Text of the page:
Stuff I Learned After Being Married 5 Years

A lot of times many of us fall into the rut of looking at another couple’s relationship and fantasize it to be all peaches and cream with chocolate sprinkles, when in reality that relationship has just as many highs and lows, ups and downs, triumphs and tragedies as yours. Others of us, while in between relationships {…and speaking from experience} see what looks like the happiest couple God ever created and in our loneliness begin to wish we had that kind of a relationship; having no idea of the unfortunate reality of how far apart that couple is growing day by day. Still others of us, married folks nonetheless, look at other married couples and believe with every fiber in our beings that their relationship must be better than ours. Ah, the tangled emotional webs we weave.

Rather than comparing my relationship to the idea of what I think someone else’s relationship is, I learned long ago that the time I spend comparing who I am and what I have to others, is the time that I could be investing in myself and my relationship. Sadly, this not only pertains to my marital relationship, but also my spiritual relationship with God. Time is one of our most valued possessions. In fact, if you ask someone where they’d be happiest spending their time, you’ll learn what this person values most.

When I think about the time I’ve spent learning my husband and myself through this relationship called marriage, I realize that I’m proud of the progress we’ve made in peeling the layers of the onion and really getting to know each other and despite all of our shortcomings still determining to make it work. From my experience over these past five years I feel like I’ve gained wisdom that I would be selfish not to share. Here she goes…5 things I learned about making my relationship work:

CLARIFY: I need to clarify my expectations up front. I’ve learned the most conflicts are born out of a misalignment of expectations. Many a conflict was begun by my failure to express my expectations up front. For example, a few weeks ago, I had expectations of getting a mani-pedi that I had not expressed at the beginning of a long Saturday, therefore I didn’t arrange for Hubs to watch the kids. M lack of communication resulted in me being irritated with having to go another week with rusty, ran over toes and fingernails. Had I stated my expectations up front, Hubs would have been happy to keep the little ones while I took care of business. Simple enough right!?!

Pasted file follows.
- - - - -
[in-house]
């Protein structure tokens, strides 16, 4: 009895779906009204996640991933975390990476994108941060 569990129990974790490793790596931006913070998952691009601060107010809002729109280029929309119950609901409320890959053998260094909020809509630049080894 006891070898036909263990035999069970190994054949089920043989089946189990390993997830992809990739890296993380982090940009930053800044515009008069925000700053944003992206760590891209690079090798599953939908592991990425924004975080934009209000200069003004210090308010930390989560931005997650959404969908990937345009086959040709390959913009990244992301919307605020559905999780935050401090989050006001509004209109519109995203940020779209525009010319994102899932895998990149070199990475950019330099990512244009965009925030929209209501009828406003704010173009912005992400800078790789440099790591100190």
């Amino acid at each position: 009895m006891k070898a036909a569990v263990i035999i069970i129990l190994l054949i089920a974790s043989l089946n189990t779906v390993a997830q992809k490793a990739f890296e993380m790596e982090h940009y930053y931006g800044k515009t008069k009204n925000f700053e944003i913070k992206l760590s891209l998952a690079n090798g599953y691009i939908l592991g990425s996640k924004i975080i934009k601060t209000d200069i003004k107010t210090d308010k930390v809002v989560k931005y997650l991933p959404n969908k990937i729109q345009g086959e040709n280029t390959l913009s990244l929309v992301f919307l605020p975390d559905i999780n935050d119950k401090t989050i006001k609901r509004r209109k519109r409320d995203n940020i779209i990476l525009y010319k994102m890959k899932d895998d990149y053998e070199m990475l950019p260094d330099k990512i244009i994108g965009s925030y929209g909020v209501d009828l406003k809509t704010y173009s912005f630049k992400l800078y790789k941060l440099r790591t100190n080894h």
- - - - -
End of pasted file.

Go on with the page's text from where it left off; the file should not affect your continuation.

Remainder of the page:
ASSUME: Sometimes it IS okay to make assumptions. Although, it’s particularly difficult in the heat of the moment when nostrils are flared and tension is high, I’ve learned to assume the best about that Hubs of mine. It’s so easy to impute motives when you’re upset, but realistically, I know my Hubs doesn’t wake up in the morning intending to make my life miserable. Therefore, I give him the benefit of the doubt, and assume that he is well-intentioned.

AFFIRMATION: The most important asset we have as a couple is the health of our relationship. This means we need to affirm the priority of our relationship. Sometimes it means that we have to fall on our sword and admit, “Honestly, I don’t know who’s right or wrong. What I do know is that I love you {even when you make me sick} and regardless of the fact that I’m right {it’s always good to inject humor…but make sure you insert a laugh here}, let’s just fix it and move on.” After all, what good does it do to win the battle only to lose the war.